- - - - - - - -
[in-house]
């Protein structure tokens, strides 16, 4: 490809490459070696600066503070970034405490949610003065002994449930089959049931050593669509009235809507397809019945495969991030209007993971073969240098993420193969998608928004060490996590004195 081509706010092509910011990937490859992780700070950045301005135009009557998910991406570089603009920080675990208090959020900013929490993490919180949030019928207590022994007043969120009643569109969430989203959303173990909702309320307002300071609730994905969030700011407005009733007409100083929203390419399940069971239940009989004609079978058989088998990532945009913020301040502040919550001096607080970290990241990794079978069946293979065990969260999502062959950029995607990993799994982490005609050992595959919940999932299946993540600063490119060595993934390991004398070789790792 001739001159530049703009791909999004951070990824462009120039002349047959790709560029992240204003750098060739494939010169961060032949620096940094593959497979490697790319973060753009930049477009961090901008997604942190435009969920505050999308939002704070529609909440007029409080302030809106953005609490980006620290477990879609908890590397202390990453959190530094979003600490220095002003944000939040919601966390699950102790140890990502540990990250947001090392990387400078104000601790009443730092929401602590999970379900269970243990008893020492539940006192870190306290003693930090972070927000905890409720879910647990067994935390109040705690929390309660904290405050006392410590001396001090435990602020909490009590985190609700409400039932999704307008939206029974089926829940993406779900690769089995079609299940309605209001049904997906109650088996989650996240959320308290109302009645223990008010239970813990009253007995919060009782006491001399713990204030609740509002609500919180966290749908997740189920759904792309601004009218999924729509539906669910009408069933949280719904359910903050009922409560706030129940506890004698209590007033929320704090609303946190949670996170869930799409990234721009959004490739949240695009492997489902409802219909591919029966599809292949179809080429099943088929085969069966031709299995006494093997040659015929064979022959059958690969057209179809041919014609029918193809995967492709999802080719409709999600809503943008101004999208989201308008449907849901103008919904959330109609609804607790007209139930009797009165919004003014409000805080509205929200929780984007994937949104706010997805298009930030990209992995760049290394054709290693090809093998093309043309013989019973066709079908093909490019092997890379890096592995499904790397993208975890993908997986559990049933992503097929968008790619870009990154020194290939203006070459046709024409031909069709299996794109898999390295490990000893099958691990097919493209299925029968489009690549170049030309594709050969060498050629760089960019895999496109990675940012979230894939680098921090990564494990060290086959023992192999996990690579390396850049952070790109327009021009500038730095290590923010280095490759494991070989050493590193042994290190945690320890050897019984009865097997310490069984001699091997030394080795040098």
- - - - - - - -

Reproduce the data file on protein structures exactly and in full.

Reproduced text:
[in-house]
């Protein structure tokens, strides 16, 4: 490809490459070696600066503070970034405490949610003065002994449930089959049931050593669509009235809507397809019945495969991030209007993971073969240098993420193969998608928004060490996590004195 081509706010092509910011990937490859992780700070950045301005135009009557998910991406570089603009920080675990208090959020900013929490993490919180949030019928207590022994007043969120009643569109969430989203959303173990909702309320307002300071609730994905969030700011407005009733007409100083929203390419399940069971239940009989004609079978058989088998990532945009913020301040502040919550001096607080970290990241990794079978069946293979065990969260999502062959950029995607990993799994982490005609050992595959919940999932299946993540600063490119060595993934390991004398070789790792 001739001159530049703009791909999004951070990824462009120039002349047959790709560029992240204003750098060739494939010169961060032949620096940094593959497979490697790319973060753009930049477009961090901008997604942190435009969920505050999308939002704070529609909440007029409080302030809106953005609490980006620290477990879609908890590397202390990453959190530094979003600490220095002003944000939040919601966390699950102790140890990502540990990250947001090392990387400078104000601790009443730092929401602590999970379900269970243990008893020492539940006192870190306290003693930090972070927000905890409720879910647990067994935390109040705690929390309660904290405050006392410590001396001090435990602020909490009590985190609700409400039932999704307008939206029974089926829940993406779900690769089995079609299940309605209001049904997906109650088996989650996240959320308290109302009645223990008010239970813990009253007995919060009782006491001399713990204030609740509002609500919180966290749908997740189920759904792309601004009218999924729509539906669910009408069933949280719904359910903050009922409560706030129940506890004698209590007033929320704090609303946190949670996170869930799409990234721009959004490739949240695009492997489902409802219909591919029966599809292949179809080429099943088929085969069966031709299995006494093997040659015929064979022959059958690969057209179809041919014609029918193809995967492709999802080719409709999600809503943008101004999208989201308008449907849901103008919904959330109609609804607790007209139930009797009165919004003014409000805080509205929200929780984007994937949104706010997805298009930030990209992995760049290394054709290693090809093998093309043309013989019973066709079908093909490019092997890379890096592995499904790397993208975890993908997986559990049933992503097929968008790619870009990154020194290939203006070459046709024409031909069709299996794109898999390295490990000893099958691990097919493209299925029968489009690549170049030309594709050969060498050629760089960019895999496109990675940012979230894939680098921090990564494990060290086959023992192999996990690579390396850049952070790109327009021009500038730095290590923010280095490759494991070989050493590193042994290190945690320890050897019984009865097997310490069984001699091997030394080795040098």